1What shall we say then? Are we to continue in sin so that grace may increase?
Anticipating an objection at this point, Paul is going to explain that just because grace covers sin and more sin means more grace does not justify sinning. It is not right to sin just because more sin requires more grace.
2May it never be! How shall we who died to sin still live in it?
Such a thought is totally unbiblical and evidence of a lack of understanding of the purpose, message, and work of salvation in the first place. It makes no sense for a person who by faith in Christ died to sin that they should still continue to live in it. Paul wants us to understand that Christ enables us to reign in life so that we don’t have to continue in sin. There is to be a change of desires and a compulsion to love rather than to sin. Those who have been saved may not understand this truth, but they need to. The gospel is a freedom from the grasp of sin so that we can become slaves of Christ. One is either a slave of sin or a slave of Christ.
3Or do you not know that all of us who have been baptized into Christ Jesus have been baptized into His death?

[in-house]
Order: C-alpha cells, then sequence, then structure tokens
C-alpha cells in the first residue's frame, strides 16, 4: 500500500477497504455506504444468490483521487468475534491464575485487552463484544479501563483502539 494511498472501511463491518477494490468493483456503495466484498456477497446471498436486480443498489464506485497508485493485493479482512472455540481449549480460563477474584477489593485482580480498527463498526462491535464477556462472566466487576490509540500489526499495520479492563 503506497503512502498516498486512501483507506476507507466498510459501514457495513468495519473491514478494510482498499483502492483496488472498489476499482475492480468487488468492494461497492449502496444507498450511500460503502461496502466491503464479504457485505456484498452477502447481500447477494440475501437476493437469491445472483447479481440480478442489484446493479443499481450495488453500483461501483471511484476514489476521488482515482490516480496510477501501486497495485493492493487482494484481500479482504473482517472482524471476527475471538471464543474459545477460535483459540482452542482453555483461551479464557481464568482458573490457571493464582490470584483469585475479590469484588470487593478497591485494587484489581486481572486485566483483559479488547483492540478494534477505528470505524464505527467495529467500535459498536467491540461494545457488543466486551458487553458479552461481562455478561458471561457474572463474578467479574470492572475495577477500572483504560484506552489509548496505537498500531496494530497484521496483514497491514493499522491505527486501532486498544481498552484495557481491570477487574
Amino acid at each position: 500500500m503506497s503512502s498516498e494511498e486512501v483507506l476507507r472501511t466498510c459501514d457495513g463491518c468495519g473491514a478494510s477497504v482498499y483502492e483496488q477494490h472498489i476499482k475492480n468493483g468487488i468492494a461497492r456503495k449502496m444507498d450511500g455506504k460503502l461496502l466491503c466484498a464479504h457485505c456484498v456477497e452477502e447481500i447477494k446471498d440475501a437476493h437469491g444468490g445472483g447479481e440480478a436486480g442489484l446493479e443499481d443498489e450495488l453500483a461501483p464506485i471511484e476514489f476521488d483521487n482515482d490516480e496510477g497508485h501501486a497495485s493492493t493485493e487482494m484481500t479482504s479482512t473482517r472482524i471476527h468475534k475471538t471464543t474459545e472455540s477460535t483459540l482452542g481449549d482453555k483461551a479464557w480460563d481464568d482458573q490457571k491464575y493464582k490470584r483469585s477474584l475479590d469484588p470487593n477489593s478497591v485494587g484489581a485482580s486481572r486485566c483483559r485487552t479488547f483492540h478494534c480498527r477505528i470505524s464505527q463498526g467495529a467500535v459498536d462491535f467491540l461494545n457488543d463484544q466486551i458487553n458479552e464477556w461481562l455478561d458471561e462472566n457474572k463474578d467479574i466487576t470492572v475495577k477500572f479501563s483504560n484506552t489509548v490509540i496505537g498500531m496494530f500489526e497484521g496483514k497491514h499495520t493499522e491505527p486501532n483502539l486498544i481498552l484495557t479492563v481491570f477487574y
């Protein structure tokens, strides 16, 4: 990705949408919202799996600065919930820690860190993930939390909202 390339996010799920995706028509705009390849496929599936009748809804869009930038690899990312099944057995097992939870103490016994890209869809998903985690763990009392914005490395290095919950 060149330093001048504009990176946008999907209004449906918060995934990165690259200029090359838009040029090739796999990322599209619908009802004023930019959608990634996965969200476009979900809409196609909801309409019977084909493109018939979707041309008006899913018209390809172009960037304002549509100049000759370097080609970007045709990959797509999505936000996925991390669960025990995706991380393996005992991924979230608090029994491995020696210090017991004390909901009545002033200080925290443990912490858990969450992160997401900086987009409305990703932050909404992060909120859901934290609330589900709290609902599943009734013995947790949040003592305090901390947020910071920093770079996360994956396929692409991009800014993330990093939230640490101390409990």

Just because we have the grace of God which covers all sin does not mean that we should go on sinning. The fact that a person desires to go on sinning is reason to question the fact of whether they have been reborn in the first place. It is a different thing to struggle to appropriate faith for victory in the Christian life than it is to love to sin and flaunting grace as the reason for it. Christ cannot be used as a justification for sin. Such is blasphemous. We as believers have been baptized into Christ in salvation and have been baptized into His death. This means that we literally identified with Christ when He was crucified. Our old selves were nailed to the cross and killed with Christ that day. Yet through His resurrection, we have been given new life in Christ and have been made new creations in Christ. A whole new self is born, and a new heart is generated.